7 Questions With author Marie McKinney | Esther Rabbit
Former professional counselor turned ghost-writer turned romance novelist, Marie McKinney is a firm believer that the relationships we forge through life are what make us who we are. Also, there’s no such thing as too much of a good thing.
She likes coffee in her sugar and Heart, Heat, and Humor in her romance. She writes contemporary and paranormal romance filled with a healthy dose of realism and the many bonds we build on the way to finding ourselves.
For the ones of you who are new to my blog, I’m Esther Rabbit, writer, content creator for authors and massive nerd. If you’re interested to know all the tips & tricks surrounding the process From Writing To Publishing Your Novel, you’re only a click away. For writing and marketing tips consider subscribing to my YouTube Channel.
Are you a plotter or a pantser?
I’m a pantser who plots. Lol. My writing imitates my actual life. I have plans for the next five years, five days, five minutes …but it never goes to plan. Something always comes along and changes things up and, fortunately, I’m ready and willing to go along for the ride. Which is probably why I’m a writer now and not at a hospital delivering somebody’s baby.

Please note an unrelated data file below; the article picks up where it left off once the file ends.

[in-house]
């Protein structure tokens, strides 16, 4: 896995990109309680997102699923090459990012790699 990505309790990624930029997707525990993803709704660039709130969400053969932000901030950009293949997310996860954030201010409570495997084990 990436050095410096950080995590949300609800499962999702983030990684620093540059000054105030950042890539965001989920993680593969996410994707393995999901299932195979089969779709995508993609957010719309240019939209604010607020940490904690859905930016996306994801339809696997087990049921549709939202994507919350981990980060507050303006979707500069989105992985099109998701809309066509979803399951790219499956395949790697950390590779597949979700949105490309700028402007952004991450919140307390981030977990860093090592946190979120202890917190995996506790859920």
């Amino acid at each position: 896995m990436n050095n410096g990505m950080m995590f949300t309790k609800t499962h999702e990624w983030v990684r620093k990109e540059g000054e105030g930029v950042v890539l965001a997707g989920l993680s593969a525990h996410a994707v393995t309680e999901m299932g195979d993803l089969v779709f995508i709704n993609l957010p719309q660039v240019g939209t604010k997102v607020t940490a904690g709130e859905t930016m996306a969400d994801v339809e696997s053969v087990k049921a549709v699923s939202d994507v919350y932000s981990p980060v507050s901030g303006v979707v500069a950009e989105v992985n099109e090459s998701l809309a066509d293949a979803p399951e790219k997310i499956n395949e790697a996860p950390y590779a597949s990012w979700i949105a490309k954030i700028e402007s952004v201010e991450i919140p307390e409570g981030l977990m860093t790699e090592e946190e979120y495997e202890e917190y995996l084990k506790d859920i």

My books start off as a concept – maybe a trope, or a character, or a sentence I can’t shake. Once it was an entire conversation without names or any real idea who the characters were. That book is still sitting patiently in my notebook, waiting its turn. Then comes the detailed outline – how many chapters, word-count per chapter, what’s in each chapter, the inciting moments, the grand gestures, all of it.
It’s like I swallowed a creative writing course and vomited it back out with my story aligning itself by each applicable tenet. Does it stay like that though? Never. Not a single book ends up how I initially envisioned. And I think they’re all the better for it. I stop writing when the chapter feels complete and never stuff, and never short-change, though the temptation to do either is very real when you’re like me and adore round numbers. There’s just something about 2,700 words that makes me want to say ‘ew’ and add three hundred more. Lol.
But there comes a certain point where the characters start carrying the book and makes it their own. Weird to say but it is true that they “come to life” as the story progresses. From a purely technical standpoint, it has more to do with the familiarity I have with the storyline and the personalities of each character. After a certain point, if I’ve done my job and know them like I should, I can anticipate what they’ll next say or do simply because it’s the only thing that makes sense. But the notion that they start taking on a life of their own is more romantic, isn’t it?
How does a day in your author life look?
My author day is very much determined by my parenting day. I’m raising a six year old neuro-typical girl and an eight year old boy who’s on the autism spectrum. Alone. Well, no, not alone, I have tons of help from my crew – family, therapists, and so forth. But I’m the one whose daily schedule has to be the most flexible.